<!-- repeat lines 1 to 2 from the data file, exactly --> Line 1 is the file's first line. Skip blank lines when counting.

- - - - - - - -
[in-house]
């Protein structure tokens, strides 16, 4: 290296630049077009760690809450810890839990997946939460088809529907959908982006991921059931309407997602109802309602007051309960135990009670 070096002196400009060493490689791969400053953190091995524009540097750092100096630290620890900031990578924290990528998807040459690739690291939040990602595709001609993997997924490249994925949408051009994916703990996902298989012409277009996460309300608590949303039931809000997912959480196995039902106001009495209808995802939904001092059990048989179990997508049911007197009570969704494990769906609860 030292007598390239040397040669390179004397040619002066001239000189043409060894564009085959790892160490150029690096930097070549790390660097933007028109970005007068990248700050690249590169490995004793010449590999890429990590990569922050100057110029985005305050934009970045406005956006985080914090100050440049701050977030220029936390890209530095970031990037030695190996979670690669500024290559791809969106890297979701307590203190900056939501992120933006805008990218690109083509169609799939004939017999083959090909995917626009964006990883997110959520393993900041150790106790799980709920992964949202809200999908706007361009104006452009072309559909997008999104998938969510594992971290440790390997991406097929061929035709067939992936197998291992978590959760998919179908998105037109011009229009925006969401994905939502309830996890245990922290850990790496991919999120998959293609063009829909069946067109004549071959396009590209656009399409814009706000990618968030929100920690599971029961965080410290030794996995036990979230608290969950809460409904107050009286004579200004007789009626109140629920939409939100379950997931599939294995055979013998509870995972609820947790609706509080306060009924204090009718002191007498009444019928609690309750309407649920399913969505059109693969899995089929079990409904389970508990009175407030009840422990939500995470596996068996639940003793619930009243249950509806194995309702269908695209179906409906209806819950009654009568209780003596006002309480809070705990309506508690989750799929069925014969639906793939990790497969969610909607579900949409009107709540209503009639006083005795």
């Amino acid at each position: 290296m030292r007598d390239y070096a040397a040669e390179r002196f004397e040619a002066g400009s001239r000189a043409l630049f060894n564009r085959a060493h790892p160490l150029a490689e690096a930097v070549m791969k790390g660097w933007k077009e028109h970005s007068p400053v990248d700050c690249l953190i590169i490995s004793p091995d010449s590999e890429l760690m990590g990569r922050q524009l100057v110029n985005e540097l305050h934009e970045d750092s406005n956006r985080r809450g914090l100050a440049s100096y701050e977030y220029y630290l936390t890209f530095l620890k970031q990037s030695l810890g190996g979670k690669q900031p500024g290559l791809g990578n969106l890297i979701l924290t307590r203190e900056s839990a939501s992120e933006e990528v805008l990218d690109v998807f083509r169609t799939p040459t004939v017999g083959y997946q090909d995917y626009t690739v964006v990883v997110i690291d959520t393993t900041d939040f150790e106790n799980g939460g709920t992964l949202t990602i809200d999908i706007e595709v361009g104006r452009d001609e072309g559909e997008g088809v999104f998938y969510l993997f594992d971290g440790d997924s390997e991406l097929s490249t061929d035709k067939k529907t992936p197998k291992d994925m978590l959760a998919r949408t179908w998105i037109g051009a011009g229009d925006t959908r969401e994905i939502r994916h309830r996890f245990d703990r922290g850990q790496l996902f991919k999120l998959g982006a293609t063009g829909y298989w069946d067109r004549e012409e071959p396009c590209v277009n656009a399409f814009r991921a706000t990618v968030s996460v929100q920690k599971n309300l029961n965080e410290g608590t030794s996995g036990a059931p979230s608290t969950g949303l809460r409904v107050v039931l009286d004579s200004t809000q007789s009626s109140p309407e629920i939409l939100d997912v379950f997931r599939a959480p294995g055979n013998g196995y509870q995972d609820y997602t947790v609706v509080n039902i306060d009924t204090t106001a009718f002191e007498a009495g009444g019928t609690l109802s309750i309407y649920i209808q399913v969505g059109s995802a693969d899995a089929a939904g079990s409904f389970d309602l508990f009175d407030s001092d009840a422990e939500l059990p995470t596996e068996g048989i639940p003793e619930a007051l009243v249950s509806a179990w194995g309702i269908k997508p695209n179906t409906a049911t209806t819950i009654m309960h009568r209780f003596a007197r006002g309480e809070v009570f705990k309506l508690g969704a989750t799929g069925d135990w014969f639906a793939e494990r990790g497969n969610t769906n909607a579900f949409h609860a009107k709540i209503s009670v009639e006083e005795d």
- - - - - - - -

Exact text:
[in-house]
């Protein structure tokens, strides 16, 4: 290296630049077009760690809450810890839990997946939460088809529907959908982006991921059931309407997602109802309602007051309960135990009670 070096002196400009060493490689791969400053953190091995524009540097750092100096630290620890900031990578924290990528998807040459690739690291939040990602595709001609993997997924490249994925949408051009994916703990996902298989012409277009996460309300608590949303039931809000997912959480196995039902106001009495209808995802939904001092059990048989179990997508049911007197009570969704494990769906609860 030292007598390239040397040669390179004397040619002066001239000189043409060894564009085959790892160490150029690096930097070549790390660097933007028109970005007068990248700050690249590169490995004793010449590999890429990590990569922050100057110029985005305050934009970045406005956006985080914090100050440049701050977030220029936390890209530095970031990037030695190996979670690669500024290559791809969106890297979701307590203190900056939501992120933006805008990218690109083509169609799939004939017999083959090909995917626009964006990883997110959520393993900041150790106790799980709920992964949202809200999908706007361009104006452009072309559909997008999104998938969510594992971290440790390997991406097929061929035709067939992936197998291992978590959760998919179908998105037109011009229009925006969401994905939502309830996890245990922290850990790496991919999120998959293609063009829909069946067109004549071959396009590209656009399409814009706000990618968030929100920690599971029961965080410290030794996995036990979230608290969950809460409904107050009286004579200004007789009626109140629920939409939100379950997931599939294995055979013998509870995972609820947790609706509080306060009924204090009718002191007498009444019928609690309750309407649920399913969505059109693969899995089929079990409904389970508990009175407030009840422990939500995470596996068996639940003793619930009243249950509806194995309702269908695209179906409906209806819950009654009568209780003596006002309480809070705990309506508690989750799929069925014969639906793939990790497969969610909607579900949409009107709540209503009639006083005795």